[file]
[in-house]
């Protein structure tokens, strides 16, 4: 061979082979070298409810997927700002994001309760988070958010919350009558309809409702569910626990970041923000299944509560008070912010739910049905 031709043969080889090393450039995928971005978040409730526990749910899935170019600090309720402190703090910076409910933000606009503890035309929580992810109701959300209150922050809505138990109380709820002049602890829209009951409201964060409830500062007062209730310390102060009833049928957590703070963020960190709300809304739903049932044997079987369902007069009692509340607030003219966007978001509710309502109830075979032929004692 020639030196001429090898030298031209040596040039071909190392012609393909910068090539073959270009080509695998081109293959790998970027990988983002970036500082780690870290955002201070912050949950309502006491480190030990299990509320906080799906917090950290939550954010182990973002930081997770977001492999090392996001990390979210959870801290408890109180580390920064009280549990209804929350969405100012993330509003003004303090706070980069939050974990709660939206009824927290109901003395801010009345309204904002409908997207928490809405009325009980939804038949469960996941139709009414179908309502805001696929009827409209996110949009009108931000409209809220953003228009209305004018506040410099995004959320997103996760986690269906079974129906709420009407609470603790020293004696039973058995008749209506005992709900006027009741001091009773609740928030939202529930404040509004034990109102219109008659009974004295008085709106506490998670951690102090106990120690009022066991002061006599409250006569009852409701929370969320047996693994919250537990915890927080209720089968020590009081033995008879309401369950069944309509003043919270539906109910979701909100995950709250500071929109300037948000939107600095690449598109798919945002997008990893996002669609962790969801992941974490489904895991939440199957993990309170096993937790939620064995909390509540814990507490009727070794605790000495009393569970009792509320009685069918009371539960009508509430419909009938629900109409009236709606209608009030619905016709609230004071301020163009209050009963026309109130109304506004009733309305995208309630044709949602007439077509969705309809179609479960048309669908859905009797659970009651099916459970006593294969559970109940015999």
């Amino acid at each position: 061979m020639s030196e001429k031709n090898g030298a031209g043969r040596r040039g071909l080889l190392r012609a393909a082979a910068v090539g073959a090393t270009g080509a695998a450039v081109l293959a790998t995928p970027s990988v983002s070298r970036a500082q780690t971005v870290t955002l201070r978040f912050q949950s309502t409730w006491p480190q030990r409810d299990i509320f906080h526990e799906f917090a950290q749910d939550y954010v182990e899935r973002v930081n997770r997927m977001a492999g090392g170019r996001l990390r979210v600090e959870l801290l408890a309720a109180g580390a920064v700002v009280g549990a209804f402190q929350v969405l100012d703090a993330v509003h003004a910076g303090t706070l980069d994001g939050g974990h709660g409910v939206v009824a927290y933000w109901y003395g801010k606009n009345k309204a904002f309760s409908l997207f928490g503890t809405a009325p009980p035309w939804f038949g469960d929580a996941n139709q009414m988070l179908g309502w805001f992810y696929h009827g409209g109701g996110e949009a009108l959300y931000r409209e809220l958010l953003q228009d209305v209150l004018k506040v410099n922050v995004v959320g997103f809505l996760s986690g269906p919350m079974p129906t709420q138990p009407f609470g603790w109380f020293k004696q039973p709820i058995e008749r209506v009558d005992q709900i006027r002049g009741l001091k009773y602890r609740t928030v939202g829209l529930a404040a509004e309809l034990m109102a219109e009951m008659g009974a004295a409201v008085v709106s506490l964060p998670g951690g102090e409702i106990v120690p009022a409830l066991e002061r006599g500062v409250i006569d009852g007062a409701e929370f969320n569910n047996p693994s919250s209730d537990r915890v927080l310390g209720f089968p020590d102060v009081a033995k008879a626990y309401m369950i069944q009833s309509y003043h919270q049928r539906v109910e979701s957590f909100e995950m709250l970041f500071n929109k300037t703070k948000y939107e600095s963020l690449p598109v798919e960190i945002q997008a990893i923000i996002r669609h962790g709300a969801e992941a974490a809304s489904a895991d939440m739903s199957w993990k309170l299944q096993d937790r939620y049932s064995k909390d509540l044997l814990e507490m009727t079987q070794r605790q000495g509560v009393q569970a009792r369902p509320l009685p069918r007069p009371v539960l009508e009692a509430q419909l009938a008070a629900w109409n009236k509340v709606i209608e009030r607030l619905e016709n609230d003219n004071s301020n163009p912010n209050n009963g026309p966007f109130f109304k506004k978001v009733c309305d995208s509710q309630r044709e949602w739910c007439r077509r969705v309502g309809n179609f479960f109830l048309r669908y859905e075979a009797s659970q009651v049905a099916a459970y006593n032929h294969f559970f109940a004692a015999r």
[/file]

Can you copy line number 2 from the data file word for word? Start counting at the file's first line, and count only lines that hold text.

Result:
């Protein structure tokens, strides 16, 4: 061979082979070298409810997927700002994001309760988070958010919350009558309809409702569910626990970041923000299944509560008070912010739910049905 031709043969080889090393450039995928971005978040409730526990749910899935170019600090309720402190703090910076409910933000606009503890035309929580992810109701959300209150922050809505138990109380709820002049602890829209009951409201964060409830500062007062209730310390102060009833049928957590703070963020960190709300809304739903049932044997079987369902007069009692509340607030003219966007978001509710309502109830075979032929004692 020639030196001429090898030298031209040596040039071909190392012609393909910068090539073959270009080509695998081109293959790998970027990988983002970036500082780690870290955002201070912050949950309502006491480190030990299990509320906080799906917090950290939550954010182990973002930081997770977001492999090392996001990390979210959870801290408890109180580390920064009280549990209804929350969405100012993330509003003004303090706070980069939050974990709660939206009824927290109901003395801010009345309204904002409908997207928490809405009325009980939804038949469960996941139709009414179908309502805001696929009827409209996110949009009108931000409209809220953003228009209305004018506040410099995004959320997103996760986690269906079974129906709420009407609470603790020293004696039973058995008749209506005992709900006027009741001091009773609740928030939202529930404040509004034990109102219109008659009974004295008085709106506490998670951690102090106990120690009022066991002061006599409250006569009852409701929370969320047996693994919250537990915890927080209720089968020590009081033995008879309401369950069944309509003043919270539906109910979701909100995950709250500071929109300037948000939107600095690449598109798919945002997008990893996002669609962790969801992941974490489904895991939440199957993990309170096993937790939620064995909390509540814990507490009727070794605790000495009393569970009792509320009685069918009371539960009508509430419909009938629900109409009236709606209608009030619905016709609230004071301020163009209050009963026309109130109304506004009733309305995208309630044709949602007439077509969705309809179609479960048309669908859905009797659970009651099916459970006593294969559970109940015999």